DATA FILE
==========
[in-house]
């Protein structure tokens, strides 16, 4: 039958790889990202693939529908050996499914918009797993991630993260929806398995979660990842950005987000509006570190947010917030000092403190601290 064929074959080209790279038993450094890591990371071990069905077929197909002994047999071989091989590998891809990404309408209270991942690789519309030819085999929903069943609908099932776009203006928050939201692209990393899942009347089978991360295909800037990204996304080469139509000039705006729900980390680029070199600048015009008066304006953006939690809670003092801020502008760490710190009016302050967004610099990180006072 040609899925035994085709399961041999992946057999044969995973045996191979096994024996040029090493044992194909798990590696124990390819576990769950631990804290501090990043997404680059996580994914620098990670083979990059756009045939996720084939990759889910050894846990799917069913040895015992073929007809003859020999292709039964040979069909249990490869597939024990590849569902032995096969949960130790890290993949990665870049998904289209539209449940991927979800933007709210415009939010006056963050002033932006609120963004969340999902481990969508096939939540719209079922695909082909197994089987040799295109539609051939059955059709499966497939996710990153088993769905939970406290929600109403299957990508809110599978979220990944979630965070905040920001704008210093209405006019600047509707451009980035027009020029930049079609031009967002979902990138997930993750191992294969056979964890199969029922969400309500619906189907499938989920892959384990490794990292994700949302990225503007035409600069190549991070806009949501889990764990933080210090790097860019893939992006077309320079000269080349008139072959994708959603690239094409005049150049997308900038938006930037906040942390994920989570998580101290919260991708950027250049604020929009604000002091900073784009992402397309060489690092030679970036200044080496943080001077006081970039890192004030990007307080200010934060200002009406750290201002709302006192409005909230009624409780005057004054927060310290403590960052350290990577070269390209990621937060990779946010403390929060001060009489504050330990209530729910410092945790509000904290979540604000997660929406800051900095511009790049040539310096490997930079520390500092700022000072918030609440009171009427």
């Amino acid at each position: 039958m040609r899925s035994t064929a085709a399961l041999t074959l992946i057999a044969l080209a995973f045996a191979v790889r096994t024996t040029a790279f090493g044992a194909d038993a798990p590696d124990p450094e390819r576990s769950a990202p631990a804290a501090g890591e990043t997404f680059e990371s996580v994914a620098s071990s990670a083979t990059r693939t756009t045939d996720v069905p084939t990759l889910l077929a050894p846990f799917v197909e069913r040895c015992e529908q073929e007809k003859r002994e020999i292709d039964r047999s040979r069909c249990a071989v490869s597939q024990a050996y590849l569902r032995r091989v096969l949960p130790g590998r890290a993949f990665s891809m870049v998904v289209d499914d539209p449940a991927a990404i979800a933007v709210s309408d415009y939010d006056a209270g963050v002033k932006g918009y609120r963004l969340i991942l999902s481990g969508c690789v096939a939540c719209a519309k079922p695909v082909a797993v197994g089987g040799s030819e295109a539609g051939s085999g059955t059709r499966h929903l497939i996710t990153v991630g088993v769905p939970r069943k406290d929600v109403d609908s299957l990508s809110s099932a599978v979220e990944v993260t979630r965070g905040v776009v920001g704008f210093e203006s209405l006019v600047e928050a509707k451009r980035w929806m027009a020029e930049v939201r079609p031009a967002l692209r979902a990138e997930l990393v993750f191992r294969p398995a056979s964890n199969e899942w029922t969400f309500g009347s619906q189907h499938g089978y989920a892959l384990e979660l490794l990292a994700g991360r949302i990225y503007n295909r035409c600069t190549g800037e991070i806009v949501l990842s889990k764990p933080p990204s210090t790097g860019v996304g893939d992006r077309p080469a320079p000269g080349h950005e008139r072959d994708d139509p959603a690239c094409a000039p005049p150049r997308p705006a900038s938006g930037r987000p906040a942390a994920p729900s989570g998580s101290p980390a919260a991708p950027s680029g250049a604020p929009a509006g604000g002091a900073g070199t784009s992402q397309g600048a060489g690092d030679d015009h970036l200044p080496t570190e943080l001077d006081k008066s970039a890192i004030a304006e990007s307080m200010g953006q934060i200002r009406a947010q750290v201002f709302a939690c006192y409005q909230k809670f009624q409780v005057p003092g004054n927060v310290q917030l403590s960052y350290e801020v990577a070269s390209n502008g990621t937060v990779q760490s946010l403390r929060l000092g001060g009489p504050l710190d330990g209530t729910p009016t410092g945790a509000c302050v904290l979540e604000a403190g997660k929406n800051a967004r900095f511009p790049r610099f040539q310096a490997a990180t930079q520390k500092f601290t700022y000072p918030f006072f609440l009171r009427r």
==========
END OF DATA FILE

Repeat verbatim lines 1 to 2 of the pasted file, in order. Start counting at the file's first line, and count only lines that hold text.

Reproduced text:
[in-house]
């Protein structure tokens, strides 16, 4: 039958790889990202693939529908050996499914918009797993991630993260929806398995979660990842950005987000509006570190947010917030000092403190601290 064929074959080209790279038993450094890591990371071990069905077929197909002994047999071989091989590998891809990404309408209270991942690789519309030819085999929903069943609908099932776009203006928050939201692209990393899942009347089978991360295909800037990204996304080469139509000039705006729900980390680029070199600048015009008066304006953006939690809670003092801020502008760490710190009016302050967004610099990180006072 040609899925035994085709399961041999992946057999044969995973045996191979096994024996040029090493044992194909798990590696124990390819576990769950631990804290501090990043997404680059996580994914620098990670083979990059756009045939996720084939990759889910050894846990799917069913040895015992073929007809003859020999292709039964040979069909249990490869597939024990590849569902032995096969949960130790890290993949990665870049998904289209539209449940991927979800933007709210415009939010006056963050002033932006609120963004969340999902481990969508096939939540719209079922695909082909197994089987040799295109539609051939059955059709499966497939996710990153088993769905939970406290929600109403299957990508809110599978979220990944979630965070905040920001704008210093209405006019600047509707451009980035027009020029930049079609031009967002979902990138997930993750191992294969056979964890199969029922969400309500619906189907499938989920892959384990490794990292994700949302990225503007035409600069190549991070806009949501889990764990933080210090790097860019893939992006077309320079000269080349008139072959994708959603690239094409005049150049997308900038938006930037906040942390994920989570998580101290919260991708950027250049604020929009604000002091900073784009992402397309060489690092030679970036200044080496943080001077006081970039890192004030990007307080200010934060200002009406750290201002709302006192409005909230009624409780005057004054927060310290403590960052350290990577070269390209990621937060990779946010403390929060001060009489504050330990209530729910410092945790509000904290979540604000997660929406800051900095511009790049040539310096490997930079520390500092700022000072918030609440009171009427």